A £14 million plan has been unveiled to extend the Belfast film studios where popular fantasy drama Game Of Thrones is shot.
The planning application to add another 100,000 sq ft of production space at the Titanic Studios is another clear indication of the city's growing reputation in the film industry.
Also known as the Paint Hall, the already huge building set in the heart of Belfast's docklands was once a climate controlled facility where ship parts were painted prior to assembly.
The 2007 movie City Of Ember was the first major production filmed in the converted studios and, two years later, US production company HBO arrived and has gone on to shoot four seasons of Games of Thrones there, and at various outdoor locations across Northern Ireland.
The success of the series, combined with financial production incentives offered by government-backed agency Northern Ireland Screen, has prompted more and more film makers to choose the city as a location.
In reflection of this, Titanic Quarter Ltd - which is responsible for the wider regeneration of the docklands, has lodged a planning application for an additional two film studios, plus associated production workshops and facilities.
It will increase the current media complex to more than 250,000 sq ft.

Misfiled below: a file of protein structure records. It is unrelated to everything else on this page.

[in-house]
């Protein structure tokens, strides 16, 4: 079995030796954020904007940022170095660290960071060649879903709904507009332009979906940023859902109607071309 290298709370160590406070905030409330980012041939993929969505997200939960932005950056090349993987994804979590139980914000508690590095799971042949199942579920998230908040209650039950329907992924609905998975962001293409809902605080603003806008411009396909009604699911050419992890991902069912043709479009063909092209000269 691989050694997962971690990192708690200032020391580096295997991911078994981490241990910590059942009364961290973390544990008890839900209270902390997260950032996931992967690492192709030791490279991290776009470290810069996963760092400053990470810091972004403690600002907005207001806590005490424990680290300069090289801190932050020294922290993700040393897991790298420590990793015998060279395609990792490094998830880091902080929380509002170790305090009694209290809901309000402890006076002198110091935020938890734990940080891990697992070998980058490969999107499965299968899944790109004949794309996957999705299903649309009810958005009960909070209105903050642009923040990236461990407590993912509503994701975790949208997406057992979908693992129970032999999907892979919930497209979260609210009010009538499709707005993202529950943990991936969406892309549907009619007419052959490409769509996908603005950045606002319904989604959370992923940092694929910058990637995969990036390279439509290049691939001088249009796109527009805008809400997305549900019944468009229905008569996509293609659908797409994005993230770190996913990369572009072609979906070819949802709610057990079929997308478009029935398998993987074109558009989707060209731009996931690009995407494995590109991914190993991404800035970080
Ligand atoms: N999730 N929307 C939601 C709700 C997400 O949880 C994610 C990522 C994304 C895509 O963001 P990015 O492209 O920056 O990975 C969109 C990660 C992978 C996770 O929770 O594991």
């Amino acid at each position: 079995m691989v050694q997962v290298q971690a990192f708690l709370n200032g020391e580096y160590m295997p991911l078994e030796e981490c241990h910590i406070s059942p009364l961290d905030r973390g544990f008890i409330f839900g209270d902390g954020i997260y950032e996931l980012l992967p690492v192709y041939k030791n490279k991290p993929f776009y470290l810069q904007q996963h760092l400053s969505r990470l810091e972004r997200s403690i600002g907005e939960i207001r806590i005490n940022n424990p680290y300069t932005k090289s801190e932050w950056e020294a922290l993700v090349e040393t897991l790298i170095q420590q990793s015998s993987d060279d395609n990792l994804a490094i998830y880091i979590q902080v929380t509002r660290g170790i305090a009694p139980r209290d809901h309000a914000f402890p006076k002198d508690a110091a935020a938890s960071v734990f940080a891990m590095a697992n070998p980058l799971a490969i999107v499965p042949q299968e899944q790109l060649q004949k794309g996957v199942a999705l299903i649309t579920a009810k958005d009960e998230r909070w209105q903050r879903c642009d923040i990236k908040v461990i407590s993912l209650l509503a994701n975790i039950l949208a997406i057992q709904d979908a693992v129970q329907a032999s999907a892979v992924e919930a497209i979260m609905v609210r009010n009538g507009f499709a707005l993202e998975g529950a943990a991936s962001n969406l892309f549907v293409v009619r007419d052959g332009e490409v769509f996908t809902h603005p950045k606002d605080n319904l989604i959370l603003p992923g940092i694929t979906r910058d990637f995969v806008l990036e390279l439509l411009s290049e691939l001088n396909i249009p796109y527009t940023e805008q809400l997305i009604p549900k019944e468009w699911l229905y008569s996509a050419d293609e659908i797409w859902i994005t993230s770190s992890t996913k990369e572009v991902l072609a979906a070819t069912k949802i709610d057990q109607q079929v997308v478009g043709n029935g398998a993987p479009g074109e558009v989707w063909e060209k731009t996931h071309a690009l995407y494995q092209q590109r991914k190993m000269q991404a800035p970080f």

David Gavaghan, Titanic Quarter's chief executive, said: "The phenomenal international success of the HBO series Game of Thrones, filmed primarily in Northern Ireland and Europe's biggest budget television drama, is driving demand for additional film and television production space in Belfast.
"The planning application is a measure of Titanic Quarter's intent to ensure that Northern Ireland's burgeoning film industry continues to grow and that there is an adequate supply of bespoke, hi-tech space to support the needs of production companies."
In the last four years, Northern Ireland Screen has estimated its main production fund will return just over £120 million to the local economy on an investment of £27.8 million, with the total value of productions in this period predicted to be almost £294 million.
NI Screen's chief executive Richard Williams said: "The expansion of the former Paint Hall, which housed our first international production in 2007, was a real driver in the development of the film and television production industry in Northern Ireland and helped boost Northern Ireland's standing in the marketplace.
"As we move into a new phase of international activity, on the back of the new tax breaks for high-end television drama and animation, Northern Ireland Screen needs to be able to assure the global industry of our continued capability to house large-scale international productions.
"There is no doubt that the demand for further studio infrastructure exists and the construction of more stages can only assist us with attracting further production to Northern Ireland."
If planning is approved and funding agreements are signed off, it is anticipated that work on site could begin within months.